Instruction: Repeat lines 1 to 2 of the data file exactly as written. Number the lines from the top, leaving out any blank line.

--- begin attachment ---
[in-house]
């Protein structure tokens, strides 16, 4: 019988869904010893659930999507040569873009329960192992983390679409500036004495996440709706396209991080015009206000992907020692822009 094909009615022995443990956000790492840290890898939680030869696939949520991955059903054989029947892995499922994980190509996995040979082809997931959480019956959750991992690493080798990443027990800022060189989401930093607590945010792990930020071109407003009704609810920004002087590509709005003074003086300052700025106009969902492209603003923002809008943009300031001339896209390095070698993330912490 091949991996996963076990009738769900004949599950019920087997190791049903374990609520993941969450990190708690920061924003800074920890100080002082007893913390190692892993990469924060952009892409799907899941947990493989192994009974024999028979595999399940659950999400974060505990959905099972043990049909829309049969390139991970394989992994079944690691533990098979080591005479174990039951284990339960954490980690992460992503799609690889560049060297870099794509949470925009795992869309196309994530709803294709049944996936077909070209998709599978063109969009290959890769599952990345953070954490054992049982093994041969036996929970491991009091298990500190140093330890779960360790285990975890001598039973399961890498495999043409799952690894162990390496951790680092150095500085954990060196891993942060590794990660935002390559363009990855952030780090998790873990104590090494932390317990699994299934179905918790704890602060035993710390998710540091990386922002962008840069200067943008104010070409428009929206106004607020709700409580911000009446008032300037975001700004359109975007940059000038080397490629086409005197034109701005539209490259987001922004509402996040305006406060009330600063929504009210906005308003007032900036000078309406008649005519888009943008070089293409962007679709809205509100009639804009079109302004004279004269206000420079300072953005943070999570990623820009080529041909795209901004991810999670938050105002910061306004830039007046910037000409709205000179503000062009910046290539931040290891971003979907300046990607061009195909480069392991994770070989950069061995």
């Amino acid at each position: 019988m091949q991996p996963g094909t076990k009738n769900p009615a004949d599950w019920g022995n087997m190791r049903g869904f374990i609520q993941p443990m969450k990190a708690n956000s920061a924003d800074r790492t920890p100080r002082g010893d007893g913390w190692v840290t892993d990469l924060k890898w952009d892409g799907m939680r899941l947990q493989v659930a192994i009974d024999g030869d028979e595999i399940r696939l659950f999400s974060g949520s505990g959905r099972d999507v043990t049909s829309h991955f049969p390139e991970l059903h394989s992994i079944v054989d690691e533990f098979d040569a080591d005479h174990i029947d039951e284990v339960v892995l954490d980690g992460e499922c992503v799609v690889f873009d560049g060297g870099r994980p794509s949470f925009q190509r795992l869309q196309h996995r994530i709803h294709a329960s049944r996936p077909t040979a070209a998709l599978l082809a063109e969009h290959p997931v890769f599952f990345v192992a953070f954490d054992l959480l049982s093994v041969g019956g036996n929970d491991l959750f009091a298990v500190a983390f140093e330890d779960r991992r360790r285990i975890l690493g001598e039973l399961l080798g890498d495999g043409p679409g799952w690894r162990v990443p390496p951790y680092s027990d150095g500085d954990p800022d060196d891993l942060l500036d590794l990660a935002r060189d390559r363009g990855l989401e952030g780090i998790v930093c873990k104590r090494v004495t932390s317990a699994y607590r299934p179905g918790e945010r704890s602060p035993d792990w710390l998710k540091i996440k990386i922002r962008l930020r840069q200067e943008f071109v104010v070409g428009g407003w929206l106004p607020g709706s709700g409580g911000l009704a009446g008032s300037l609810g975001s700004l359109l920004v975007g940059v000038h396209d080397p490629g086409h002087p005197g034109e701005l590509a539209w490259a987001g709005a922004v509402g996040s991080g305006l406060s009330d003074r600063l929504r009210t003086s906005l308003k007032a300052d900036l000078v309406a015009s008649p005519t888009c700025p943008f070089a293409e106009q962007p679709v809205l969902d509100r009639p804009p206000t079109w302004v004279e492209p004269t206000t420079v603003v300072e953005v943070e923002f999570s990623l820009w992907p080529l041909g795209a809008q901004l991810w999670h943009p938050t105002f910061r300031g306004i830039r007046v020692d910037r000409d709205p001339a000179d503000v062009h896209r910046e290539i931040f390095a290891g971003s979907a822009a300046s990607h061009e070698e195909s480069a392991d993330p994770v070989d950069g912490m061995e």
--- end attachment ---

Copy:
[in-house]
């Protein structure tokens, strides 16, 4: 019988869904010893659930999507040569873009329960192992983390679409500036004495996440709706396209991080015009206000992907020692822009 094909009615022995443990956000790492840290890898939680030869696939949520991955059903054989029947892995499922994980190509996995040979082809997931959480019956959750991992690493080798990443027990800022060189989401930093607590945010792990930020071109407003009704609810920004002087590509709005003074003086300052700025106009969902492209603003923002809008943009300031001339896209390095070698993330912490 091949991996996963076990009738769900004949599950019920087997190791049903374990609520993941969450990190708690920061924003800074920890100080002082007893913390190692892993990469924060952009892409799907899941947990493989192994009974024999028979595999399940659950999400974060505990959905099972043990049909829309049969390139991970394989992994079944690691533990098979080591005479174990039951284990339960954490980690992460992503799609690889560049060297870099794509949470925009795992869309196309994530709803294709049944996936077909070209998709599978063109969009290959890769599952990345953070954490054992049982093994041969036996929970491991009091298990500190140093330890779960360790285990975890001598039973399961890498495999043409799952690894162990390496951790680092150095500085954990060196891993942060590794990660935002390559363009990855952030780090998790873990104590090494932390317990699994299934179905918790704890602060035993710390998710540091990386922002962008840069200067943008104010070409428009929206106004607020709700409580911000009446008032300037975001700004359109975007940059000038080397490629086409005197034109701005539209490259987001922004509402996040305006406060009330600063929504009210906005308003007032900036000078309406008649005519888009943008070089293409962007679709809205509100009639804009079109302004004279004269206000420079300072953005943070999570990623820009080529041909795209901004991810999670938050105002910061306004830039007046910037000409709205000179503000062009910046290539931040290891971003979907300046990607061009195909480069392991994770070989950069061995």